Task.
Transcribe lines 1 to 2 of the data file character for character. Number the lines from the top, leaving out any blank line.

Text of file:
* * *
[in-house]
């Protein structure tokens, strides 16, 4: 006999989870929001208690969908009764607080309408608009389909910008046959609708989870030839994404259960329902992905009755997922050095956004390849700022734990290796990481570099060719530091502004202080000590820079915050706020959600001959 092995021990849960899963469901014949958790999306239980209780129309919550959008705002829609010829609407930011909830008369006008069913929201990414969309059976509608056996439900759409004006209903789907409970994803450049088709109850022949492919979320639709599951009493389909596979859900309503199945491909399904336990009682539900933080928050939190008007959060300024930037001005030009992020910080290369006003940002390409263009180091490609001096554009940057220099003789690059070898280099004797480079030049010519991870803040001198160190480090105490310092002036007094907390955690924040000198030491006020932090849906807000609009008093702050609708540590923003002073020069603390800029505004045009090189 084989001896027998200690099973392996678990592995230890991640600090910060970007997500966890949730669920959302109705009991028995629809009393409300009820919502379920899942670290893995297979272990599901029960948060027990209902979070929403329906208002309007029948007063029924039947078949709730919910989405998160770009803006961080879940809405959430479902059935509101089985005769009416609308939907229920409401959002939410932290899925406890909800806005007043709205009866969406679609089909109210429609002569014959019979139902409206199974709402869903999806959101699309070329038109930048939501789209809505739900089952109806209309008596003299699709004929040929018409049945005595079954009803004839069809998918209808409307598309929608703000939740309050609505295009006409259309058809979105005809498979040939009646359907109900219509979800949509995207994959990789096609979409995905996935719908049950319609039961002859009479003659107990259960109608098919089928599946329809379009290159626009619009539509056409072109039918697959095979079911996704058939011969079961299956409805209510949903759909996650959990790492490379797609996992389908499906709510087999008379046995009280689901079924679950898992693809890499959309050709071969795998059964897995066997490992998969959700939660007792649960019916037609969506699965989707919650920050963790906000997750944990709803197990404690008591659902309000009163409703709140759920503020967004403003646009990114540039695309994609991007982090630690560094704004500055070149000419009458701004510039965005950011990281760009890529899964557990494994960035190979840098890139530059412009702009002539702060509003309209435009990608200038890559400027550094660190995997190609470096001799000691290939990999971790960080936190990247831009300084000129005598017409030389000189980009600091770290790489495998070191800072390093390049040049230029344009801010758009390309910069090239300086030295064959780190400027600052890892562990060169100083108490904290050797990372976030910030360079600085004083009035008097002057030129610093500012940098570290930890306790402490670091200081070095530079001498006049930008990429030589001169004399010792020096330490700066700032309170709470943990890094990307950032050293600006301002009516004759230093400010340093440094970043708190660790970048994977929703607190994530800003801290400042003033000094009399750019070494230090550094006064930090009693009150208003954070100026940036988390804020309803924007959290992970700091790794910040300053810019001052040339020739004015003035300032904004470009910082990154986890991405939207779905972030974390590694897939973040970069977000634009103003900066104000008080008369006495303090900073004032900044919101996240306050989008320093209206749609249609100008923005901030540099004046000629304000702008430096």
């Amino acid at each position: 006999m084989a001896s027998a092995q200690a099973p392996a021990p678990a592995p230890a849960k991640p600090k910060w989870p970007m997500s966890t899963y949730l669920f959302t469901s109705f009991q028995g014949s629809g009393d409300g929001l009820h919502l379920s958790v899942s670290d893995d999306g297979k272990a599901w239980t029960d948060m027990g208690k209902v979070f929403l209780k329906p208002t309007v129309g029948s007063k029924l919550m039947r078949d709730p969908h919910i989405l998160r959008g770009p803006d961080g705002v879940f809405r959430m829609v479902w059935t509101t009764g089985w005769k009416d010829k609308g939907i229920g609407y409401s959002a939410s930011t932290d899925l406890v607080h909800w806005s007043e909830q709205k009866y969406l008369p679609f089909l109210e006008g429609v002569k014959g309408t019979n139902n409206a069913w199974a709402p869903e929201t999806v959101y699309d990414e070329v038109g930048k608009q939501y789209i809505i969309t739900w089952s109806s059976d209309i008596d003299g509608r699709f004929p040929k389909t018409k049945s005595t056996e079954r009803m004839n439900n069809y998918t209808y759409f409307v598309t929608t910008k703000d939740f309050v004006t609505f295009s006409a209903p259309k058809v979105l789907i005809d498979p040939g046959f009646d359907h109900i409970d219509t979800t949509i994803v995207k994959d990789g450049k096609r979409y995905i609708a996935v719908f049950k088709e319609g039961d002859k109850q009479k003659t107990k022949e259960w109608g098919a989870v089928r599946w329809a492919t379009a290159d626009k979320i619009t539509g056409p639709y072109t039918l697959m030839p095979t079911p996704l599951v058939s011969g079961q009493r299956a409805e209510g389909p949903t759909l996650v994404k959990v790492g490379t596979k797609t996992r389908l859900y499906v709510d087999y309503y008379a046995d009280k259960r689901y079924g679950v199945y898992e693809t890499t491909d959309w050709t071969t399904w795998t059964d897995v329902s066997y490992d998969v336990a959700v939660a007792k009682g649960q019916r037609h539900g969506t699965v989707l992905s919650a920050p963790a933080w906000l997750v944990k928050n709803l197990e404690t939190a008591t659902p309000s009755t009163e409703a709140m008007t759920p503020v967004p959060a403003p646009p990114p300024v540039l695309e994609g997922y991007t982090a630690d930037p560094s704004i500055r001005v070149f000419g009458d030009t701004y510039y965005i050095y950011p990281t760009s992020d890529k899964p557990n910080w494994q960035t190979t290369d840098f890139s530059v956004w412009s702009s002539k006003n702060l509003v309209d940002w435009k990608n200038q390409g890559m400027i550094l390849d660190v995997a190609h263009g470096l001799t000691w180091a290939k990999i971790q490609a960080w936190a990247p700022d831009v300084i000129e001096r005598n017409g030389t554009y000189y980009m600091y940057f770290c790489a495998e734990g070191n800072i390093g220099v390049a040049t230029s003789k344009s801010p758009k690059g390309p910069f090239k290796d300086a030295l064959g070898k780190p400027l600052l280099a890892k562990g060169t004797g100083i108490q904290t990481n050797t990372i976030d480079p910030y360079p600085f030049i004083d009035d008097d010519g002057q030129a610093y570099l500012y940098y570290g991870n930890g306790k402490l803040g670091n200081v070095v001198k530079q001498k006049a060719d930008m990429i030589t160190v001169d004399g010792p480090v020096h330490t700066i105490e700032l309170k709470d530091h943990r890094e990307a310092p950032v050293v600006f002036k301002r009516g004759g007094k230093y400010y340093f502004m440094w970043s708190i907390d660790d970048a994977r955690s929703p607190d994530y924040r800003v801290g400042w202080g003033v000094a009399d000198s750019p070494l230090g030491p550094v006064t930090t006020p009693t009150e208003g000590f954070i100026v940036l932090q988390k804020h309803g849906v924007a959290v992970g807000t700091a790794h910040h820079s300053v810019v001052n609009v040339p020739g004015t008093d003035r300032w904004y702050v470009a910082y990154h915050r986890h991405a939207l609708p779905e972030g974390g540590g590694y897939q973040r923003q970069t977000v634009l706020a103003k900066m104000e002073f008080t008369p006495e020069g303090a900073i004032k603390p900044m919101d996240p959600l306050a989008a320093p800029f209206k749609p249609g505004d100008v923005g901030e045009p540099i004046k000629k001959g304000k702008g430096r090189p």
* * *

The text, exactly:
[in-house]
């Protein structure tokens, strides 16, 4: 006999989870929001208690969908009764607080309408608009389909910008046959609708989870030839994404259960329902992905009755997922050095956004390849700022734990290796990481570099060719530091502004202080000590820079915050706020959600001959 092995021990849960899963469901014949958790999306239980209780129309919550959008705002829609010829609407930011909830008369006008069913929201990414969309059976509608056996439900759409004006209903789907409970994803450049088709109850022949492919979320639709599951009493389909596979859900309503199945491909399904336990009682539900933080928050939190008007959060300024930037001005030009992020910080290369006003940002390409263009180091490609001096554009940057220099003789690059070898280099004797480079030049010519991870803040001198160190480090105490310092002036007094907390955690924040000198030491006020932090849906807000609009008093702050609708540590923003002073020069603390800029505004045009090189 084989001896027998200690099973392996678990592995230890991640600090910060970007997500966890949730669920959302109705009991028995629809009393409300009820919502379920899942670290893995297979272990599901029960948060027990209902979070929403329906208002309007029948007063029924039947078949709730919910989405998160770009803006961080879940809405959430479902059935509101089985005769009416609308939907229920409401959002939410932290899925406890909800806005007043709205009866969406679609089909109210429609002569014959019979139902409206199974709402869903999806959101699309070329038109930048939501789209809505739900089952109806209309008596003299699709004929040929018409049945005595079954009803004839069809998918209808409307598309929608703000939740309050609505295009006409259309058809979105005809498979040939009646359907109900219509979800949509995207994959990789096609979409995905996935719908049950319609039961002859009479003659107990259960109608098919089928599946329809379009290159626009619009539509056409072109039918697959095979079911996704058939011969079961299956409805209510949903759909996650959990790492490379797609996992389908499906709510087999008379046995009280689901079924679950898992693809890499959309050709071969795998059964897995066997490992998969959700939660007792649960019916037609969506699965989707919650920050963790906000997750944990709803197990404690008591659902309000009163409703709140759920503020967004403003646009990114540039695309994609991007982090630690560094704004500055070149000419009458701004510039965005950011990281760009890529899964557990494994960035190979840098890139530059412009702009002539702060509003309209435009990608200038890559400027550094660190995997190609470096001799000691290939990999971790960080936190990247831009300084000129005598017409030389000189980009600091770290790489495998070191800072390093390049040049230029344009801010758009390309910069090239300086030295064959780190400027600052890892562990060169100083108490904290050797990372976030910030360079600085004083009035008097002057030129610093500012940098570290930890306790402490670091200081070095530079001498006049930008990429030589001169004399010792020096330490700066700032309170709470943990890094990307950032050293600006301002009516004759230093400010340093440094970043708190660790970048994977929703607190994530800003801290400042003033000094009399750019070494230090550094006064930090009693009150208003954070100026940036988390804020309803924007959290992970700091790794910040300053810019001052040339020739004015003035300032904004470009910082990154986890991405939207779905972030974390590694897939973040970069977000634009103003900066104000008080008369006495303090900073004032900044919101996240306050989008320093209206749609249609100008923005901030540099004046000629304000702008430096």